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Perseids Meteor Shower 2020: How you can view it

In the month of August, we are treated to one of the most spectacular sights in the astronomical calendar: the Perseids meteor shower! Widely regarded as the biggest meteor shower of the year, the Perseids can produce displays of up to 150 meteors an hour. You don’t want to miss out on this opportunity!

What is a meteor shower?

When a meteor shower is active, it means there will be more ‘shooting stars’ in the sky. This is the colloquial term for meteor, and refers to the bright streak of light you see when a rocky body burns up in the Earth’s atmosphere. On an average night, it’s normal to see a couple of meteors an hour. But when a meteor shower occurs, these meteors originate in the same place.

Most asteroids and rocky bodies orbit the Sun in the Asteroid Belt, between Mars and Jupiter, or the Kuiper Belt, at the edge of the solar system. They don’t often leave it, but sometimes comets from the outer solar system travel closer to the Sun and reach the inner planets. These comets leave a trail of debris behind them which can overlap with the Earth’s orbit around the Sun. Meteor showers occur when the Earth moves through the debris, and it burns up in our atmosphere.

You can learn more about meteors in our previous article on the Lyrids.

How to observe the Perseids

There are many meteor showers throughout the year, but few are as prominent as the Perseids. They are active from the 17th July to the 24th August, but are best observed when they reach their peak on the 12th August. This is when you’ll be able to see the biggest number of meteors per hour. The place where meteors appear to originate in the sky is called the radiant. For the Perseids, the radiant is located in the constellation of Perseus, but you can still see meteors all across the sky. Perseus will be in the sky all night, so you’ll be able to observe meteors anytime, so long as it’s dark!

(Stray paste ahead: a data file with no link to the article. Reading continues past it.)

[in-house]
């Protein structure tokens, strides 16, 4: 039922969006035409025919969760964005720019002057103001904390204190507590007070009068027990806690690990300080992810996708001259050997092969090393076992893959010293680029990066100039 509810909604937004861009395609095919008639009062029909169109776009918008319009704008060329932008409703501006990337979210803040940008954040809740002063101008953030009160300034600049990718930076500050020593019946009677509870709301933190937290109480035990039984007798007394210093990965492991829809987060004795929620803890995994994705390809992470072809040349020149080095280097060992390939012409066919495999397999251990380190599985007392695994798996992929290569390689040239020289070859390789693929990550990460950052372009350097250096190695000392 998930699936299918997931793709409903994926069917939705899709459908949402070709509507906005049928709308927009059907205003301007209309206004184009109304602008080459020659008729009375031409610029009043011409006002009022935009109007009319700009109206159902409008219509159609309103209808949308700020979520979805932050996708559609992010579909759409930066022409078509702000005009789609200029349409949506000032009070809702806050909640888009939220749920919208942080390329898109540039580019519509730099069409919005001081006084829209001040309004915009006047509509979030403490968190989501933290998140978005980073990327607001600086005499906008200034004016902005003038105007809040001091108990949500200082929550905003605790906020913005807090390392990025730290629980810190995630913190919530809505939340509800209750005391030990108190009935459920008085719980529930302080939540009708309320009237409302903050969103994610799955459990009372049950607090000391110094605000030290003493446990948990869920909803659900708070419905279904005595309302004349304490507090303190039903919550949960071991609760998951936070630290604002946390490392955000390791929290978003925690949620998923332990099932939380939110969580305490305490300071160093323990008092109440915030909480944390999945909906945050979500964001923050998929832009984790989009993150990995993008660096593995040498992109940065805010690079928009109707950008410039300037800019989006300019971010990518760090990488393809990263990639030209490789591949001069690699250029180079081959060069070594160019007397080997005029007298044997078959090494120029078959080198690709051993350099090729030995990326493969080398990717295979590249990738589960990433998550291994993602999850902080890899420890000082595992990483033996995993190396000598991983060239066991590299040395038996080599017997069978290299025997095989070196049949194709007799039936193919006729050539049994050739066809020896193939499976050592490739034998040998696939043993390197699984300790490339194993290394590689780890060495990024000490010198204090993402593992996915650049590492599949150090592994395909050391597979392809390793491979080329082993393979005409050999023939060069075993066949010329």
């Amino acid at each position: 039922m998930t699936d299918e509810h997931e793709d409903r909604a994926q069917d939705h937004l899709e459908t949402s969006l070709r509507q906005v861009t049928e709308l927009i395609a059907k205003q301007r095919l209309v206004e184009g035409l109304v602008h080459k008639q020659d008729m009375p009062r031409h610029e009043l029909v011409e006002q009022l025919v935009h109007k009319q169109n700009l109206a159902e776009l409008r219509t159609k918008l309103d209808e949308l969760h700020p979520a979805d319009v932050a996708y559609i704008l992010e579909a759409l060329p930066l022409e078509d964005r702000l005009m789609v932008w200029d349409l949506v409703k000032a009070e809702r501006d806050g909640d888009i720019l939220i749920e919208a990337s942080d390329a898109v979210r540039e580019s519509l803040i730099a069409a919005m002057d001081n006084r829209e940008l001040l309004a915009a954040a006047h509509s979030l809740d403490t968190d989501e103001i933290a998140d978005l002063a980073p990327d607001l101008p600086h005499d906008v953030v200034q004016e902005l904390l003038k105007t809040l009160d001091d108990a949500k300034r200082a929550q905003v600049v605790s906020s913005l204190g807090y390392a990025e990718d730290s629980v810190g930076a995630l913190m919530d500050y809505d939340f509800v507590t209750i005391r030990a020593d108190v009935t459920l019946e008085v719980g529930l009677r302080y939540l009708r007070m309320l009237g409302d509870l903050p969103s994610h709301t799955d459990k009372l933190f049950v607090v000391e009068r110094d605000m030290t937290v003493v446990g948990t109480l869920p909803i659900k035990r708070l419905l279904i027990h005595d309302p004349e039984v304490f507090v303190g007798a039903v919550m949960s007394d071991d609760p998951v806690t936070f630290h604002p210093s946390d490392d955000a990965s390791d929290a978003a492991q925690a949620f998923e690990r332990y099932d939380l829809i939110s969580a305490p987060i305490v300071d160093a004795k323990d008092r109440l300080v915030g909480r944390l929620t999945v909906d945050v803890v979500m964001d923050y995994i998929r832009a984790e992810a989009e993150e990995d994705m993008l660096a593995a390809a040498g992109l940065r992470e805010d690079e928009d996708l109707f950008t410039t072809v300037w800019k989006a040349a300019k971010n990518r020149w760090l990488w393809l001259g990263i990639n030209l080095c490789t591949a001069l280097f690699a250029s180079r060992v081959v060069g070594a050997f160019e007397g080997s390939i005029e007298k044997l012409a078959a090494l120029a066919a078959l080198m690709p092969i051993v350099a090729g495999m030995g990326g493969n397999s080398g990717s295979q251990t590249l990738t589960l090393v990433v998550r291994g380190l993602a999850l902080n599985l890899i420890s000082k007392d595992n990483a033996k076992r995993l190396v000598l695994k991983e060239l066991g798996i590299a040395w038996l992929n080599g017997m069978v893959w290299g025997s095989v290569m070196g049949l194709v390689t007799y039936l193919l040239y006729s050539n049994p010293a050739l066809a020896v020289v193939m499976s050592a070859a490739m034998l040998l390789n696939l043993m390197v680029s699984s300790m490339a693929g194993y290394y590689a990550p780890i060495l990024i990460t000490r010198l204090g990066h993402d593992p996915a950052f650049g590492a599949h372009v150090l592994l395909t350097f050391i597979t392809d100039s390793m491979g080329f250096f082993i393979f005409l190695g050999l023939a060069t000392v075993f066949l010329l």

Sky map showing Perseids' radiant.
The radiant point of the Perseids.

Here’s a few things to remember when observing meteors:

  • Find a spot away from light pollution, or turn off as many lights in the immediate vicinity as you can.
  • Keep yourself warm – observing meteors can take a while, and British nights are cold!
  • Lie down on the ground or use a reclining garden chair so you don’t hurt your neck.
  • Be patient! You may have to wait quite some time to see a meteor.

With such a large number of meteors visible, you should have no trouble observing this fantastic display!

Sources: In the Sky